More than a sandwich

On their salads or their sandwiches, Pittsburghers have a strange desire to put French fries on top of almost everything. This odd habit can be traced back to Joe Primanti, founder of Primanti Bros. Restaurant.

The Primanti legacy dates back to the days of the Great Depression, when Primanti and his nephew opened a small lunch counter in the Strip District. The story behind the Primanti sandwich varies, but the official account is that, on a cold winter day, someone delivering a load of potatoes to a nearby warehouse stopped by Primanti’s to see if his potatoes were frozen. The cook at the time, John DePriter, took some of the potatoes and fried them on the grill. A few of the customers eating there asked for some of the potatoes. DePriter put them atop their sandwiches and the Primanti sandwich was born.

Primanti’s original clientele consisted mostly of truck drivers and warehouse workers. Though these originals have long been replaced by weekend-shoppers and clubbers, the sandwich has remained virtually the same. The only difference is that now coleslaw and tomatoes are heaped atop the sandwich alongside the fries.

This sandwich has turned Primanti Brothers into a Pittsburgh institution. From its original location on the Strip, the restaurant has expanded into Downtown, Oakland, and the South Side, in addition to some suburban locations; there are even two Primantis in Florida.

Primanti’s menu consists predominantly of sandwiches. The restaurant offers a wide variety of meats, ranging from turkey breast and pastrami to sardines and knockwurst. While everyone knows that people go to Primantis for the sandwiches, the restaurant also offers a small selection of salads and side dishes — more as a formality than anything else. There’s also the Pittsburgher Cheesesteak, which the menu advertises as the restaurant’s second-best seller.

Primanti’s cheesesteak would be unrecognizable to anyone from Philadelphia (sorry, no cheese whiz), or, for that matter, anyone familiar with cheesesteaks. In place of the traditional shaved beef, Primanti’s uses — for lack of a better description — a rectangular beef patty. Looking like something that one might find in a high school cafeteria, the meat has an interesting texture and consistency, with a somewhat sweet taste.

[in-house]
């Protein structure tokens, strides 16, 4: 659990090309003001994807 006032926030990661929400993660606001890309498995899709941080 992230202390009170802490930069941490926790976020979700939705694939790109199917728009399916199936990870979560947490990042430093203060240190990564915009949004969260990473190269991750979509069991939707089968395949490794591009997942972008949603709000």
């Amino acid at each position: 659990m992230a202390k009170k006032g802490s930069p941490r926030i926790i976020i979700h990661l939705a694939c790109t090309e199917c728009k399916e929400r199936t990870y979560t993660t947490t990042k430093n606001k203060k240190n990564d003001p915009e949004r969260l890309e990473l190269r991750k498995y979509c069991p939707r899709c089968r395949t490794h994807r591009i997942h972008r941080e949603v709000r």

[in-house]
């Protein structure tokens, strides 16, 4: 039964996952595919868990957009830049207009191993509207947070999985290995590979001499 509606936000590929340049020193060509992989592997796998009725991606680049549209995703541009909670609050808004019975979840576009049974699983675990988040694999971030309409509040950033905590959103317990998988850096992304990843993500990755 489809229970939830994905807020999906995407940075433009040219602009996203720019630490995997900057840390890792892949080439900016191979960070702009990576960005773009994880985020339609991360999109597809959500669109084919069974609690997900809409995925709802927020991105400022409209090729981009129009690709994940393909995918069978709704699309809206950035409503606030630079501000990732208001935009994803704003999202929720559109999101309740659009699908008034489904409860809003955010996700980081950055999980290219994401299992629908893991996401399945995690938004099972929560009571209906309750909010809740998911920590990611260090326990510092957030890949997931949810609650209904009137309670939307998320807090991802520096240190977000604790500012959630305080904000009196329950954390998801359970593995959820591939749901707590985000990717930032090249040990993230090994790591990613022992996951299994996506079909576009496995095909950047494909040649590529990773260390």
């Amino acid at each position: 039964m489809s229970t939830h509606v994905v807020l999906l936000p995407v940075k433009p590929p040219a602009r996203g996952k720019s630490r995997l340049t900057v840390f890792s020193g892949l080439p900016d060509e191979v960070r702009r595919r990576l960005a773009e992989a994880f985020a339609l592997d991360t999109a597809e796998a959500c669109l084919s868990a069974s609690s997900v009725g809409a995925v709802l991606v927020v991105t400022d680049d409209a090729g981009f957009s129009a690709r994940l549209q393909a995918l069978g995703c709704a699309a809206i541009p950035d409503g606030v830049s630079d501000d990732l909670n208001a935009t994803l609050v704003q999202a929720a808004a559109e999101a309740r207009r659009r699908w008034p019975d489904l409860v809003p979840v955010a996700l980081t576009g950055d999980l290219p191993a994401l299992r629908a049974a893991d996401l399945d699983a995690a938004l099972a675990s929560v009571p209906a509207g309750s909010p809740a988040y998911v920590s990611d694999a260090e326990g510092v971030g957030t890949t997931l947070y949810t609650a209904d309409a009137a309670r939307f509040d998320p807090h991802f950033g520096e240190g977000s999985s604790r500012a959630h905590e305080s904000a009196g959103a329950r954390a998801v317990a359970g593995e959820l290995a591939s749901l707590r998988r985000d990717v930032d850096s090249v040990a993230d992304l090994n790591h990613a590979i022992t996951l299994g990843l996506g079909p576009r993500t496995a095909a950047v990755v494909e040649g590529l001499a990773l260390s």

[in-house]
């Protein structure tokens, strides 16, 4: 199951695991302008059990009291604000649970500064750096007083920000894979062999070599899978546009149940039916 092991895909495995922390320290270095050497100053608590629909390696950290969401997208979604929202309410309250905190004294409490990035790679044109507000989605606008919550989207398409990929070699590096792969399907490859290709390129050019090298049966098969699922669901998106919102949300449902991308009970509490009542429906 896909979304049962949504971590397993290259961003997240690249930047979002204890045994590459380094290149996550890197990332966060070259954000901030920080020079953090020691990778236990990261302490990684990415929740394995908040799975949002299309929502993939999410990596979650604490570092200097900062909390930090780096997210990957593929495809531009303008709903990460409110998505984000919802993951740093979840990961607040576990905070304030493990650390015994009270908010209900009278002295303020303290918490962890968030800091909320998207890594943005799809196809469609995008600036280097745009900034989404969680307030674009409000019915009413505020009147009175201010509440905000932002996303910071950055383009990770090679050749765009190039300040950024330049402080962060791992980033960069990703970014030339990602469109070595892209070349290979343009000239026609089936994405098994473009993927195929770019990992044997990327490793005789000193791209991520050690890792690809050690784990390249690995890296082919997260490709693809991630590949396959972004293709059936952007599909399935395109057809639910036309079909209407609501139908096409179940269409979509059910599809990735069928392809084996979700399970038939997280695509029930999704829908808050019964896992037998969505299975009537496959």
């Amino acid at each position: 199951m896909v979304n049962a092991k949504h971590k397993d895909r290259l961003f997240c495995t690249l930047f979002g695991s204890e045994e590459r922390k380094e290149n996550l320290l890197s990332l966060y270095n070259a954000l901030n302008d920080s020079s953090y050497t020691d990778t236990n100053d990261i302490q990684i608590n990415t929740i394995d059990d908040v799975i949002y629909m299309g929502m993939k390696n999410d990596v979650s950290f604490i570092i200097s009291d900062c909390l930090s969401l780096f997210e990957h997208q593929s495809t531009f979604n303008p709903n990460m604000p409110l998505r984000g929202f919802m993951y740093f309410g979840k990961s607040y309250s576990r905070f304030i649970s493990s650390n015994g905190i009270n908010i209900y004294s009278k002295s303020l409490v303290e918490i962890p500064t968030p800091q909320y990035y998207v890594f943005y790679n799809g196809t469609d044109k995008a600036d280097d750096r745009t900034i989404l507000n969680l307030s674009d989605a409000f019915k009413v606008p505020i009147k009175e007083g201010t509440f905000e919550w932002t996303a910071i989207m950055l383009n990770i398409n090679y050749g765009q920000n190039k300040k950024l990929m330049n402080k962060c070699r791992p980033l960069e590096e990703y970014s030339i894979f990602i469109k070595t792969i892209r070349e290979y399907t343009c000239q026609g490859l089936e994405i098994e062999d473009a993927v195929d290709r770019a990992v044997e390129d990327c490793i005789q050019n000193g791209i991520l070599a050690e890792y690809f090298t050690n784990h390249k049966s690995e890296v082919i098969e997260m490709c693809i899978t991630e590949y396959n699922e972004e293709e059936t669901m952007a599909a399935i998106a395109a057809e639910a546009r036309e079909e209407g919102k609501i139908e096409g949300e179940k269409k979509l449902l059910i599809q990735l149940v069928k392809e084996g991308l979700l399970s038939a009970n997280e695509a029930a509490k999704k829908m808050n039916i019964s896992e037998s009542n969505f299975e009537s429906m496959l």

Piled atop the meat and melted provolone cheese is a layer of French fries. The fries are dry, bland and lacking in salt; as a stand-alone side, the fries would have been totally insufficient, but they manage to work in the context of the sandwich.

After the fries comes the coleslaw, while helps to make up for the fries’ deficiencies. The coleslaw is made from vinegar, rather than the typical mayonnaise, resulting in a sweet and sour taste. Ground pepper, which noticeably speckles the shredded cabbage, rounds out its flavor.

Primanti’s tops off its sandwich with anemic-looking sliced tomatoes, which were relatively tasteless. The tomatoes added nothing — except for maybe a little vitamin C.

It does not come standard on all sandwiches, but a fried egg should be added. It may seem like a strange bedfellow with the other ingredients, but the egg melds terrifically with the melted cheese, making this combination one of the sandwich’s most satisfying components.

The buzzword “synergy” is usually reserved for business, but there is perhaps no better word to describe the phenomenon that occurs when all of the ingredients come together. Despite the strange look of the meat and the bland taste of the French fries, when the ingredients combine, they form a very satisfying sandwich.

Thinking of a Primanti sandwich as, well, nothing more than a sandwich, may make its $7 price seem rather steep. But looking at that cheesesteak and seeing only a sandwich would be like looking at the Guggenheim and seeing only a building — it misses the point entirely. What patrons are paying for is a full meal: meat, French fries, and coleslaw, sandwiched between two generous slices of crusty Italian bread.

While I do not plan on returning to Primanti’s anytime soon, I certainly do not regret my visit. What I do regret was ordering a soda — “pop” in the local vernacular — instead of a beer. A sandwich as unabashedly Pittsburgh as a Primanti deserves to be washed down with an Iron City.